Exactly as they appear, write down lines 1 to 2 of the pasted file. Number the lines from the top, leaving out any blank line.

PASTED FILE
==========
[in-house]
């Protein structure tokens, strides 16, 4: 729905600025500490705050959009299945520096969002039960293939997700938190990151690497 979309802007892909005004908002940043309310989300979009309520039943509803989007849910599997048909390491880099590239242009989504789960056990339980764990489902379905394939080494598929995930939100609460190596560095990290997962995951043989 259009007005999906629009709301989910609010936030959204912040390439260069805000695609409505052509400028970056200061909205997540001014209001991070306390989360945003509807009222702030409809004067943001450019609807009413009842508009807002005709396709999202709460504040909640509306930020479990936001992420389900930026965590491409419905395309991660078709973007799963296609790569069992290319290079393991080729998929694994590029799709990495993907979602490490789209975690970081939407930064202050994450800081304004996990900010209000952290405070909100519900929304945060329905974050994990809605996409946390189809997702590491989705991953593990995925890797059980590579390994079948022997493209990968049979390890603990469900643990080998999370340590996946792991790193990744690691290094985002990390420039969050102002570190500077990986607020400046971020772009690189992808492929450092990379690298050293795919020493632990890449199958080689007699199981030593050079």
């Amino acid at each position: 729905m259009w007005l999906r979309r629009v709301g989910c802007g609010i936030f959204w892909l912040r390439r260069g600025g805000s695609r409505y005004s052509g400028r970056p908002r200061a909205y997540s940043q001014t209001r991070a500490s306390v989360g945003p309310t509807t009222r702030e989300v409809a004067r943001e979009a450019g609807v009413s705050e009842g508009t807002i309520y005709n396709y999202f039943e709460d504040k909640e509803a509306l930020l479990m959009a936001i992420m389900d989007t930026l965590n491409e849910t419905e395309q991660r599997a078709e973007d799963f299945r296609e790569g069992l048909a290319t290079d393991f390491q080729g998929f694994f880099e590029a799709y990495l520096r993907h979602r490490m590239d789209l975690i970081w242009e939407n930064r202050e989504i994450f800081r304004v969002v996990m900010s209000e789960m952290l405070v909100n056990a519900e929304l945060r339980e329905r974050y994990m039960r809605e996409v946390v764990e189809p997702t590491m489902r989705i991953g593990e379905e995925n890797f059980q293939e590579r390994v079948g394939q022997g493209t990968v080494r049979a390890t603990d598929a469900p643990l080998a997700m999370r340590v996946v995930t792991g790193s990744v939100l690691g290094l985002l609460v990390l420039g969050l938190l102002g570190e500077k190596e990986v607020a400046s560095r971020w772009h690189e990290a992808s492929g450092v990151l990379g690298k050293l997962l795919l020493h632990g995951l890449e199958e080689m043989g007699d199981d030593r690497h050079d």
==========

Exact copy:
[in-house]
């Protein structure tokens, strides 16, 4: 729905600025500490705050959009299945520096969002039960293939997700938190990151690497 979309802007892909005004908002940043309310989300979009309520039943509803989007849910599997048909390491880099590239242009989504789960056990339980764990489902379905394939080494598929995930939100609460190596560095990290997962995951043989 259009007005999906629009709301989910609010936030959204912040390439260069805000695609409505052509400028970056200061909205997540001014209001991070306390989360945003509807009222702030409809004067943001450019609807009413009842508009807002005709396709999202709460504040909640509306930020479990936001992420389900930026965590491409419905395309991660078709973007799963296609790569069992290319290079393991080729998929694994590029799709990495993907979602490490789209975690970081939407930064202050994450800081304004996990900010209000952290405070909100519900929304945060329905974050994990809605996409946390189809997702590491989705991953593990995925890797059980590579390994079948022997493209990968049979390890603990469900643990080998999370340590996946792991790193990744690691290094985002990390420039969050102002570190500077990986607020400046971020772009690189992808492929450092990379690298050293795919020493632990890449199958080689007699199981030593050079």